An Early Timber Wave Slider

As a young boy on a camping holiday with my parents, I remember catching my first view of a surf beach on the North Cornwall coast in 1964. Yes, we do have surf and sand beaches in UK (the sun is occasionally seen also).

“What are all those people doing in the surf,” I asked my Dad, “Surfing son!”

Tent pegs have never been knocked in with such enthusiasm as beach reconnaissance was subject to camp being fully established (including rain drainage ditches).

A poor unsuspecting slider was shortly thereafter apprehended and asked around three hundred questions before they could proceed. Wow! This looks like fun, lying on a bent piece of plywood surfing the wave.

Well, my hard earned and saved holiday money soon transformed into my first belly board, three foot long a foot wide and around three eights thick (say 5 mm ply all grain running longitudinally) for a skinny grommet like me. Adults were half a foot longer, same width and maybe half inch thick. These sliders were used generally in water up to waist deep and on a good ‘summers day’, in those times, quite literally thousands of sliders would be enjoying the surf. We grommets became more ambitious and realized that a pair of fins allowed green waves to be chased (we eventually glued up our own neoprene suits so we weren’t so blue around the gills after our forays into the surf).

I was sorting out some timber stock recently and came across a couple of species, Indonesian Red Cedar and African Obeche. These off cuts were around a foot wide, quarter inch thick and twelve feet long. Significantly, both species are light in weight and two colours contrasted for a cute looking finished item. It was amazing how my mind jumped back to those happy summers and Arthur my foreman was soon heard muttering ‘boss doing a foreigner’ as I powered up the wide belt sander and had the stock prepared for laminating.

I remember the boards having a turned up nose to stop nose diving on the wave, therefore, the laminating would require bending the tip of the laminations and the thickness – or should I say thinness – of the laminations would have to allow such a bend. I decided to make a simple mold or jig to ensure I could apply plenty of clamping pressure to ensure a fair curve and 100 percent contact between laminations to allow good adhesion and a strong and stiff finished board. Having a powerful bandsaw at my disposal and plenty of timber, manufacture of the jig was simple and made by splitting one piece of twelve by three with the appropriate flourish on one end. For home based manufacture, I have thought of a few ideas. Using several pieces of three by one and a jig saw; once you have cut say six identical pieces, fasten the top and bottom set together with cleats and you are then ready to press your first board. If a medium sized bandsaw is available pieces of four by three suitably cut and cleated will work in same way, probably three would be enough.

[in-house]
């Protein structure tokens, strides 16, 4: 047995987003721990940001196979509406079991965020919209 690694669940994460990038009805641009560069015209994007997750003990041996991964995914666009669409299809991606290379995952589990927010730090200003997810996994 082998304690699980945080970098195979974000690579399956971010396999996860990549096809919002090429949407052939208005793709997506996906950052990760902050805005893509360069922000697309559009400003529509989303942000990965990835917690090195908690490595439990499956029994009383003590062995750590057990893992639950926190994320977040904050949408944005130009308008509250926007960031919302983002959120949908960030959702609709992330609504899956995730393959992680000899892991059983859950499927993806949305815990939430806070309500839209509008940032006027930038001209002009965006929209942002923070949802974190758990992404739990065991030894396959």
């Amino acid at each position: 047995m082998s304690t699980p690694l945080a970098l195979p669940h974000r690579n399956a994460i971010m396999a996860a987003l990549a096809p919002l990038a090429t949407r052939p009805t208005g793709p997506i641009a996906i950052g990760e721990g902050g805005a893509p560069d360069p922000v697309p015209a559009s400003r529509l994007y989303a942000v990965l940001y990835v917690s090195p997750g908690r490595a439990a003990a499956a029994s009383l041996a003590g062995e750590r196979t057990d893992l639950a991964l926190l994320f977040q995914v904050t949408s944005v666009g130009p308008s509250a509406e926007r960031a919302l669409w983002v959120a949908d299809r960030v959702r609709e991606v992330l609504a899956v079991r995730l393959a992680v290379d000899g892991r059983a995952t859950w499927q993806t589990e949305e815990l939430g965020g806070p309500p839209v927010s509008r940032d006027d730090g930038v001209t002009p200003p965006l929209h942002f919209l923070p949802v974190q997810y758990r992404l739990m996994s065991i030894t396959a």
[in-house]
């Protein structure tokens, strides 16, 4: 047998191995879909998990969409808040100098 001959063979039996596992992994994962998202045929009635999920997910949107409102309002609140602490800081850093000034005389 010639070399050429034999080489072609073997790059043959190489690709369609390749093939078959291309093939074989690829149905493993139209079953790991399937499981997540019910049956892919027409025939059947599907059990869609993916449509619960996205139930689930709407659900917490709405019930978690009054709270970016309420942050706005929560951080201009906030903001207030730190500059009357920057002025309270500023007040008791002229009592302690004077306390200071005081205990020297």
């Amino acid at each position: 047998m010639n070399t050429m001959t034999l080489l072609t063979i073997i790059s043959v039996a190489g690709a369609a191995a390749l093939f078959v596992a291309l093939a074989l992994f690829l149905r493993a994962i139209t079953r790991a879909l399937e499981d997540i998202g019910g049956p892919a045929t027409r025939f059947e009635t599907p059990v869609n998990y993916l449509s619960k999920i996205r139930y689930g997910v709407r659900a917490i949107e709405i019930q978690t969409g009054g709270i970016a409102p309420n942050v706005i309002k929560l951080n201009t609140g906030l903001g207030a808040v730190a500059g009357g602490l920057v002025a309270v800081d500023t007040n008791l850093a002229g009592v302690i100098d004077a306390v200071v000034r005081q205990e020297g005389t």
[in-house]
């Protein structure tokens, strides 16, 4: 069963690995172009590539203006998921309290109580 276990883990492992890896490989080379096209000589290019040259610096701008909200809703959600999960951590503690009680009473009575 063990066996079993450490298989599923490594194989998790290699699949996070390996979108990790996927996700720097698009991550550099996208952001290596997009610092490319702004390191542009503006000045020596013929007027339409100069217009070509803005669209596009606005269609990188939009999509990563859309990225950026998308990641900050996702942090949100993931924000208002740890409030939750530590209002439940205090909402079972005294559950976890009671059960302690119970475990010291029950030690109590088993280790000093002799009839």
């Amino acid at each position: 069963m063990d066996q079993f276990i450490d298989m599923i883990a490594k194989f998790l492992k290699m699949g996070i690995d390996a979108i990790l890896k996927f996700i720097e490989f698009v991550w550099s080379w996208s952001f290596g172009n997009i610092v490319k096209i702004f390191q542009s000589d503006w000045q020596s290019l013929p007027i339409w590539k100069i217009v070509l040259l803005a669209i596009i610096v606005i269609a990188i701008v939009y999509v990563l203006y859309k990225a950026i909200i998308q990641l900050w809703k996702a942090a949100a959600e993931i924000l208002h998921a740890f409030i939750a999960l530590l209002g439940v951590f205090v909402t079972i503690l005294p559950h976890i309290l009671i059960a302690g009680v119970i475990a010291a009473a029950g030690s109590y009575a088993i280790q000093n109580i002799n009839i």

My first trial saw 4mm thick laminations and no glue, just a dry press to evaluate how things were progressing and it quickly became evident that a relatively tight bend in the nose needed thinner laminations or to soften the timber.

Both options seemed interesting to test. Thinner laminations was simply a matter of resanding the stock to 2mm which when dry-pressed allowed a full bend and contact. Those readers who can access veneer from a plywood mill will be able to proceed this way.

So simple steam bending, taught to me by an old timer, Clive Caporn (now presumed building timber boats in heaven) still using our thin 4mm laminations: the stock is separated and a chalk line applied along the point of maximum bend and a large jug of water is boiled and the contents carefully poured along the chalk lines. The laminations are then pressed in the jig (no glue). The next day the jig was opened and the pre-bent laminations (still wet) were again separated and put to dry out of the sun. We used a two pack epoxy glue (Techniglue, nationally available via ATL Composites. See there ads in this magazine). We used cling film to prevent bonding jig to board. Allowing an overnight cure the “board” was removed from the jig, sanded and sprayed with a single pac cheap varnish.

The boards have subsequently been well tested by yours truly and provided interesting beachside conversation. Several younger surfers did not realize that ‘belly boarding’ had been around before foam and fiberglass! Well, have fun and for those thinking of building larger floating objects, there are many good lessons in this process that you will use in boat construction. For more ambitious readers we carry stocks of long grain balsa wood cut specifically for Malibu sliders!